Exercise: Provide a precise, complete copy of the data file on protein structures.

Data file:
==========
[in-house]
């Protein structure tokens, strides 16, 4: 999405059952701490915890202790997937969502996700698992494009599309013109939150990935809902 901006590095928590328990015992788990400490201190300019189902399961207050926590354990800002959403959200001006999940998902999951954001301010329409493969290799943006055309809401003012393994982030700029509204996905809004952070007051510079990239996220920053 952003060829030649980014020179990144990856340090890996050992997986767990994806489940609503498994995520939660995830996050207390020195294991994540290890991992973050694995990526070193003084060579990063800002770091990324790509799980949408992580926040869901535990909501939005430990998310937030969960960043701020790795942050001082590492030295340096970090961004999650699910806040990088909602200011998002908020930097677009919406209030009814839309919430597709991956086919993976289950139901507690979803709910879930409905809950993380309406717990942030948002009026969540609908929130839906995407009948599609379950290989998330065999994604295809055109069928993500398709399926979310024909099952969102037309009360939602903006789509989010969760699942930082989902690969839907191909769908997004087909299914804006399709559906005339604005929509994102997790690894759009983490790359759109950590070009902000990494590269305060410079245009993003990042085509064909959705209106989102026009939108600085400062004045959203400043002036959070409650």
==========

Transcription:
[in-house]
């Protein structure tokens, strides 16, 4: 999405059952701490915890202790997937969502996700698992494009599309013109939150990935809902 901006590095928590328990015992788990400490201190300019189902399961207050926590354990800002959403959200001006999940998902999951954001301010329409493969290799943006055309809401003012393994982030700029509204996905809004952070007051510079990239996220920053 952003060829030649980014020179990144990856340090890996050992997986767990994806489940609503498994995520939660995830996050207390020195294991994540290890991992973050694995990526070193003084060579990063800002770091990324790509799980949408992580926040869901535990909501939005430990998310937030969960960043701020790795942050001082590492030295340096970090961004999650699910806040990088909602200011998002908020930097677009919406209030009814839309919430597709991956086919993976289950139901507690979803709910879930409905809950993380309406717990942030948002009026969540609908929130839906995407009948599609379950290989998330065999994604295809055109069928993500398709399926979310024909099952969102037309009360939602903006789509989010969760699942930082989902690969839907191909769908997004087909299914804006399709559906005339604005929509994102997790690894759009983490790359759109950590070009902000990494590269305060410079245009993003990042085509064909959705209106989102026009939108600085400062004045959203400043002036959070409650």